This is a surprisingly common one.  Many did not realize until the end that happiness is a choice.  

They had stayed stuck in old patterns and habits.  The so-called ‘comfort’ of familiarity overflowed into their emotions, as well as their physical lives.  

Fear of change had them pretending to others and to themselves, that they were content.  When deep within, they longed to laugh properly and have silliness in their life again.

When you are on your deathbed, what others think of you is a long way from your mind.  How wonderful to be able to let go and smile again, long before you are dying.

Life is a choice.  It is YOUR life.  

Choose consciously, choose wisely, choose honestly.  Choose happiness.

Copyright © Bronnie Ware, all rights reserved.  Used with permission of the author.

About the Author: Bronnie Ware is a writer and songwriter from Australia who worked with dying people in their homes for several years.  Bronnie has recently released a full-length book titled The Top Five Regrets of the Dying - A Life Transformed by the Dearly Departing.  It is a memoir of her own life and how it was transformed by the regrets of the dying people she cared for. 

For more information, please visit Bronnie official website at  or her blog at  Direct link to the article on her blog: 

  Internet Resources

book graphic  Books   -  Disclosure: We get a small commission for purchases made via links to Amazon.

  • The Top Five Regrets of the Dying - A Life Transformed by the Dearly Departing.  Bronnie Ware.  Balboa Press, 2011.  ISBN-13: 978-1452502342
  • If Only: How to Turn Regret into Opportunity.  Neal Roese.  Broadway, 2005.  ISBN-10: 0767915771
  • Love Focused: Living Life to the Fullest.  Bob Hughes, Judy Hughes.  Crossroads Publishing, 2008.  ISBN-13: 978-098077209
  • Going for the Max!  12 Principles for Living Life to the Fullest.  Max Cleland.  Broadman & Holman, 2000.  ISBN-13: 978-0805420210
  • Notes from the Universe: New Perspectives from an Old  Friend.  Mike Dooley.  Atria Books/Beyond Words, 2007.  ISBN-10: 1582701768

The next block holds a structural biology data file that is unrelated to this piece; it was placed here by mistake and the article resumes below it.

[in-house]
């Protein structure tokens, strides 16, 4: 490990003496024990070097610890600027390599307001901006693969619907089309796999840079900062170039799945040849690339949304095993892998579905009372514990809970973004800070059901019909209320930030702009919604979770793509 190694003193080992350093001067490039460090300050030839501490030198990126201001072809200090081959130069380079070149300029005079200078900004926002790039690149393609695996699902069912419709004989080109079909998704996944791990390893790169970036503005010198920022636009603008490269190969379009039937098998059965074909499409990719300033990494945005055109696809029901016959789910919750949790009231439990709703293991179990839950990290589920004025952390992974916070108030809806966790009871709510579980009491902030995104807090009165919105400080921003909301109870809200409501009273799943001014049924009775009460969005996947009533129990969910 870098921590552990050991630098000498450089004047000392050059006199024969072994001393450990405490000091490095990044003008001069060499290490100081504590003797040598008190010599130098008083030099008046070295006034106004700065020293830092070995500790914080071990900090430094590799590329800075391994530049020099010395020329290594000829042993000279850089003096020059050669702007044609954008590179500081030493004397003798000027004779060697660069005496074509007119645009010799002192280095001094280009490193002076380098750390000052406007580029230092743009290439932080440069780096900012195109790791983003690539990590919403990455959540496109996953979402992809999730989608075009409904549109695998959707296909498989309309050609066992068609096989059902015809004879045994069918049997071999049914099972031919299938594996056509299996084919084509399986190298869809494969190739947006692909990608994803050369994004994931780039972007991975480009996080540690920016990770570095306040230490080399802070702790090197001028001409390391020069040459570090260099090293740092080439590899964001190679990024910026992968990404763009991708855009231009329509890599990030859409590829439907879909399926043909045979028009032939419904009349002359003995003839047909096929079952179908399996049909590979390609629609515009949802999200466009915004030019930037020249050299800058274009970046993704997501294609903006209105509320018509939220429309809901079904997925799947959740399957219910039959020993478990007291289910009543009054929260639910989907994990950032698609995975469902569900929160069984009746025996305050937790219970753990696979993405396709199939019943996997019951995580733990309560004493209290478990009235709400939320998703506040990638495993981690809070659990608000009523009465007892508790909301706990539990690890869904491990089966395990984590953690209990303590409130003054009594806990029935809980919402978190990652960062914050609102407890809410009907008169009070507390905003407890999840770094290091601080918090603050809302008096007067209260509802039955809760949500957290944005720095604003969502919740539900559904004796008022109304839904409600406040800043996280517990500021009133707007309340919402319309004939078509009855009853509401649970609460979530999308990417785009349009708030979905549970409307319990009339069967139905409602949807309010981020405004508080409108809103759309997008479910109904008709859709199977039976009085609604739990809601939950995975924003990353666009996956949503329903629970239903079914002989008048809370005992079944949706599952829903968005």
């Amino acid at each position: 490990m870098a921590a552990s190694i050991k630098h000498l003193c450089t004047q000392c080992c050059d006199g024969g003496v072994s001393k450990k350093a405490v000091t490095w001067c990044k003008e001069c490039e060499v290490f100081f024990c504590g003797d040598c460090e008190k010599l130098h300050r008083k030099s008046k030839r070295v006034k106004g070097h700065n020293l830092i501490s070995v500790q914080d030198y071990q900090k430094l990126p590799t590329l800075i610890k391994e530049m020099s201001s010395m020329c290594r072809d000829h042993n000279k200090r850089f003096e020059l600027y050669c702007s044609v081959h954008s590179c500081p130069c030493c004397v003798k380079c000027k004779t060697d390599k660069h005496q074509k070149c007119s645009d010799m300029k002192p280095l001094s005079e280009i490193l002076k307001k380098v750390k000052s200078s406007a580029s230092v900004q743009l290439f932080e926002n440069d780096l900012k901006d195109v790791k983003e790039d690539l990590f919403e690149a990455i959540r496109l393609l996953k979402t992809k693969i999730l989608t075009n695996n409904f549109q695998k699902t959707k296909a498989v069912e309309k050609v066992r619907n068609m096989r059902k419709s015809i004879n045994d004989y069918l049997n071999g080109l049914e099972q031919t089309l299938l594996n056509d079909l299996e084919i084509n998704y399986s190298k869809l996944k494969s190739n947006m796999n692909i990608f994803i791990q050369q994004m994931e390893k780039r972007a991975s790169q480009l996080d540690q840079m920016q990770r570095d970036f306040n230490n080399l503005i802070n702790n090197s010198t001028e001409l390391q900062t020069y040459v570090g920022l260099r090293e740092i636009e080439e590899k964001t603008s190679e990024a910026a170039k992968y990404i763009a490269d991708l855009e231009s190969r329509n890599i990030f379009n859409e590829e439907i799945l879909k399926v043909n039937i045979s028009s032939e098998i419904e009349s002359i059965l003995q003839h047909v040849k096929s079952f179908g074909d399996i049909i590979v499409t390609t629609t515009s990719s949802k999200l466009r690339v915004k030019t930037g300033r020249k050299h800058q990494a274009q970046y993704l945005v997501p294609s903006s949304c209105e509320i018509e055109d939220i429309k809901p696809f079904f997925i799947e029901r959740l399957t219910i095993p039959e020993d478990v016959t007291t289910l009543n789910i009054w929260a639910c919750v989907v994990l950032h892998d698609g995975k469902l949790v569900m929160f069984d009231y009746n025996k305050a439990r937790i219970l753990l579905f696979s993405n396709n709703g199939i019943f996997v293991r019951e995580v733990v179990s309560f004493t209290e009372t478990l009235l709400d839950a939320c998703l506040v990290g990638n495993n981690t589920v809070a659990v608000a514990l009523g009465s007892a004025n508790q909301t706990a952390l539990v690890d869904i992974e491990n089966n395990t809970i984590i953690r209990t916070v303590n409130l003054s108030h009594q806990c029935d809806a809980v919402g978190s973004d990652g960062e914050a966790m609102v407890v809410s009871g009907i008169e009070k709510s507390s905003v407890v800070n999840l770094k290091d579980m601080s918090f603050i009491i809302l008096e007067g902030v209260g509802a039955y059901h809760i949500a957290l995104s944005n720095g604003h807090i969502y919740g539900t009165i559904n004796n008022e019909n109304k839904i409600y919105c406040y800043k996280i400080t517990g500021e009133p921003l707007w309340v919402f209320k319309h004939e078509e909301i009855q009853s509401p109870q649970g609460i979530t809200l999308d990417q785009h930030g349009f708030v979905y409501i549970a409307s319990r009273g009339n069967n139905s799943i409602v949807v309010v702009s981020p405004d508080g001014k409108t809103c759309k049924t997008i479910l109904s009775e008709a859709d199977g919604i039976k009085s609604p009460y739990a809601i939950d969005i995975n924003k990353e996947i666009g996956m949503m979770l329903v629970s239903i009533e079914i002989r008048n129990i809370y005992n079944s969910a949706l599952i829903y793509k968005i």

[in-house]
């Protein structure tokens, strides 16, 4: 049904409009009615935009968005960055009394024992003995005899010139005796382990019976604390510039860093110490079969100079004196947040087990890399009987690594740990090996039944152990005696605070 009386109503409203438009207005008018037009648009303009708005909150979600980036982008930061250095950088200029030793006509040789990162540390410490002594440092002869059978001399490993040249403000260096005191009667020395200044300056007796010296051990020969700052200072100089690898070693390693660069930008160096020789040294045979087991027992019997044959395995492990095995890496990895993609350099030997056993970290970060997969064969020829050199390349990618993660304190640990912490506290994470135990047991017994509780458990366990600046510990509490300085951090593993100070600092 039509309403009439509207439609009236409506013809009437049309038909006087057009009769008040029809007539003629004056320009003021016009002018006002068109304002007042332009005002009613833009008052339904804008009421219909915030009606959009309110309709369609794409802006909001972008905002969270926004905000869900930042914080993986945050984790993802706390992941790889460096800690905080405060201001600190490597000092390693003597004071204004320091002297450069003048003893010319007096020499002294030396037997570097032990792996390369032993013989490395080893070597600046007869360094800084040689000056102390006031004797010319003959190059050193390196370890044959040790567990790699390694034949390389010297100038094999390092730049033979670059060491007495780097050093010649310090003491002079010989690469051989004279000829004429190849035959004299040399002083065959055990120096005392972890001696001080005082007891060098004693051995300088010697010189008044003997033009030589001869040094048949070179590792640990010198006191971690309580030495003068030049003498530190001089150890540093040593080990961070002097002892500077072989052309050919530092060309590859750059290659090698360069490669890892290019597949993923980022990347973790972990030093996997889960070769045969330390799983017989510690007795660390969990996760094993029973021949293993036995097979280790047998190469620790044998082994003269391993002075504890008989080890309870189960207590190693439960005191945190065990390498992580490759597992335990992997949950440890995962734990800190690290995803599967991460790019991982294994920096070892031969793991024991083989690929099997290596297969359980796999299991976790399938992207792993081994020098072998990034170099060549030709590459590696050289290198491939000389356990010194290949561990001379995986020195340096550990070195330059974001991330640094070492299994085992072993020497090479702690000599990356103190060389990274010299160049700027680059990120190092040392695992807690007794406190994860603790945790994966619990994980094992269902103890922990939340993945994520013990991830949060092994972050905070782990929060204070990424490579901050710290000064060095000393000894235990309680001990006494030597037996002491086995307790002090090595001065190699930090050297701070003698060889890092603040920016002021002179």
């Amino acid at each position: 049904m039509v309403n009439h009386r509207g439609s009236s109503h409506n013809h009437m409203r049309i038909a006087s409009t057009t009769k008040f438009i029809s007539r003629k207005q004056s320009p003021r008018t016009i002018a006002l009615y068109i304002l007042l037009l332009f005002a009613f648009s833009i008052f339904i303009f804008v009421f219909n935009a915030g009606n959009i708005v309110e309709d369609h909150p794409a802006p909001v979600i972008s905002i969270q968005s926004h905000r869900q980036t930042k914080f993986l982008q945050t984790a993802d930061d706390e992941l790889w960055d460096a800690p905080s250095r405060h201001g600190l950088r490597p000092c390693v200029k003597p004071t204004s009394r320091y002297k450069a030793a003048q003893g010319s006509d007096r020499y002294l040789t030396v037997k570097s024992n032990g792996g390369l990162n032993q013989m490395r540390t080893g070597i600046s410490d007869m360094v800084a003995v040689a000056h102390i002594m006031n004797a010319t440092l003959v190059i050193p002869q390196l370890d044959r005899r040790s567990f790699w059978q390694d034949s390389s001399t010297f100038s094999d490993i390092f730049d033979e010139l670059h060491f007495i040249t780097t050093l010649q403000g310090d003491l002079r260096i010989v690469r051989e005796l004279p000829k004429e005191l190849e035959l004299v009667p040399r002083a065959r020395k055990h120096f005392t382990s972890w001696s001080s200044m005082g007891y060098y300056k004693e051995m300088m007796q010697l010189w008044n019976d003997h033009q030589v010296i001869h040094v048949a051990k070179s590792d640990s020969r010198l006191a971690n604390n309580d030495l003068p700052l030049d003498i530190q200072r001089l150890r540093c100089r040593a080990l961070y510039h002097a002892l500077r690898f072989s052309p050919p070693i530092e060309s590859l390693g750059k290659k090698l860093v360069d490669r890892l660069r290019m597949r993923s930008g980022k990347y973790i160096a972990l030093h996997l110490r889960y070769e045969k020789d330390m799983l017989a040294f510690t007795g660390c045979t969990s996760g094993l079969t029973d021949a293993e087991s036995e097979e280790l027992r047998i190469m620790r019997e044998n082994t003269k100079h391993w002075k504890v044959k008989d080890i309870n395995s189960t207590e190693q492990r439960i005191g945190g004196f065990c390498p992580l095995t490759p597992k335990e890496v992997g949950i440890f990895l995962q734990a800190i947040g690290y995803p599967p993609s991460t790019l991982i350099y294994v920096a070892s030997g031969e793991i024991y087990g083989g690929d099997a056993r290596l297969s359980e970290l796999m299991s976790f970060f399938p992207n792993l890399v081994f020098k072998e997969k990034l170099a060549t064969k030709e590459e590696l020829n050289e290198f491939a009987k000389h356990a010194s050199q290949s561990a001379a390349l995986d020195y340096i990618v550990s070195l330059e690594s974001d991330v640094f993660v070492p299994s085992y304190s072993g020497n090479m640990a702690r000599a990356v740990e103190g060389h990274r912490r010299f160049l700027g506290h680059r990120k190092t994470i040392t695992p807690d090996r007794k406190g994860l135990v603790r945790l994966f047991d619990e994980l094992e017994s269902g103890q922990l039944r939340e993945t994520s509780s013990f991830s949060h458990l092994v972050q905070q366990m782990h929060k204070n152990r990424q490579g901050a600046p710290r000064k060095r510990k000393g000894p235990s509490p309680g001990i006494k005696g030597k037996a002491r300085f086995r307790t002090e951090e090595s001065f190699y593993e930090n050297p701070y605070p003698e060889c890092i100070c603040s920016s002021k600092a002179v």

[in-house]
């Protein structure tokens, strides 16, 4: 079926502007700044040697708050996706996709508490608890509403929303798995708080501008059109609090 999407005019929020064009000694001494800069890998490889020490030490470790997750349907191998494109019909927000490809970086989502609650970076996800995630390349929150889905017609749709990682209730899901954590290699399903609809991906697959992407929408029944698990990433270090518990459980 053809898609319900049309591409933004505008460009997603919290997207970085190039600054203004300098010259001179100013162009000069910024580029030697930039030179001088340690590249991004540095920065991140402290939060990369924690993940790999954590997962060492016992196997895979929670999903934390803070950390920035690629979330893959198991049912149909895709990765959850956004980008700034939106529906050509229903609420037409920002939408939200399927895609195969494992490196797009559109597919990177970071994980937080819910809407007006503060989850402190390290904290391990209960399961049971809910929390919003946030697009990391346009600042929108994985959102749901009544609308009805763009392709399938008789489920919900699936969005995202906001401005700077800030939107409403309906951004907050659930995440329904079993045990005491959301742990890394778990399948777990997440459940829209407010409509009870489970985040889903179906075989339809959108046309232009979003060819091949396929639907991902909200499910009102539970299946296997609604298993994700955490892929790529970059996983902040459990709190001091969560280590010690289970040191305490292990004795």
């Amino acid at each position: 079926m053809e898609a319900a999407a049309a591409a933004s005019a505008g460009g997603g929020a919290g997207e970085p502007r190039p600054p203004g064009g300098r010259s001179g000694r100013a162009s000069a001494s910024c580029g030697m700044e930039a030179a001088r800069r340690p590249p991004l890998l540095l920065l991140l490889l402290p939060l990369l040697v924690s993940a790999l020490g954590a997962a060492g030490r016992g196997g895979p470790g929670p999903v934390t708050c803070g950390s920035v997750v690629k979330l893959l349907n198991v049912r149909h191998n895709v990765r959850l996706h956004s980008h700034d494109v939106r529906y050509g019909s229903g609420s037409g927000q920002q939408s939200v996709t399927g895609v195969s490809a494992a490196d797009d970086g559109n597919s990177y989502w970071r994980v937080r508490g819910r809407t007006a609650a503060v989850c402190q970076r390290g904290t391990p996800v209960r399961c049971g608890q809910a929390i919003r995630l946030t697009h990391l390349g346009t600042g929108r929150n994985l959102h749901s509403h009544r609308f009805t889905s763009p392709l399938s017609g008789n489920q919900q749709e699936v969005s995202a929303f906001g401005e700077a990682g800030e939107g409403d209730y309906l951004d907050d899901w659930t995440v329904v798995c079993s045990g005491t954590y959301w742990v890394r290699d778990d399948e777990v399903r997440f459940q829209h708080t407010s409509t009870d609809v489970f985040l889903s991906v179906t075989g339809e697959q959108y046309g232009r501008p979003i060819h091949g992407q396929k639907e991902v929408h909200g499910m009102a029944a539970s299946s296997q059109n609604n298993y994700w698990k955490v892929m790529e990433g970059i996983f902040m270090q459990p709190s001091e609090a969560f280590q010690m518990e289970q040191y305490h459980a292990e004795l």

• The Hidden Messages in Water.  Masaru Emoto.  Beyond Words, 2004.  ISBN-13: 978-1582701141
  • Excuses Begone!: How to Change Lifelong, Self-Defeating Thinking Habits.   Wayne Dyer.  Hay House, 2011.  ISBN-13: 978-1401922948
  • The Power of Positive Thinking.  Norman Vincent Peale.  Fireside, 2003.  ISBN-13: 978-0743234801
  • Everyday Positive Thinking.  Louise Hay.  Hay House, 2004.  ISBN-13: 978-1401902957
  • Infinite Possibilities:  The Art of Living Your Dreams.  Mike Dooley.  Atria Books/Beyond Words, 2010.  ISBN-13: 978-1582702322
  • Notes from the Universe: New Perspectives from an Old  Friend.  Mike Dooley.  Atria Books/Beyond Words, 2007.  ISBN-10: 1582701768
  • Transforming Your Dragons: Turning Personality Fear Patterns into Personal Power. Jose Stevens. Bear & Co; (July 1994) ISBN: 1879181177
  • Income Without a Job: Living Well Without a Paycheck.  Michael Jay Anthony, Barbara J. Taylor., 2008  ISBN-13: 978-0-557-00377-8.  Website:  Tap into your own creativity and use  your full potential.  Learn how to see opportunities that others miss.   

world wide web - articles  Articles

Related newsletter articles:
    November 2011 ~ The Pinball Effect: How to Create Happiness
    April 2011 - Remembering What's Important
    February 2011 - We Are All Connected
    December 2010 - Optimism
    June / July / August 2010 - Ancient Wisdom for Modern Times
    June 2009 - Imagine a Vision and Make it Real 
    April 2009 - The  Good News!


smiley graphic  The Lighter Side  

  • Sometimes a laugh is the only weapon we have ... Roger Rabbit

                     Cartoon: "I only had enough room to go up to 2012" - "Ha!  That'll freak somebody out someday"


About our resource links:  We do not endorse or agree with all the beliefs in these links.   We do keep an open mind about different viewpoints and respect the ability of our readers to decide for themselves what is useful.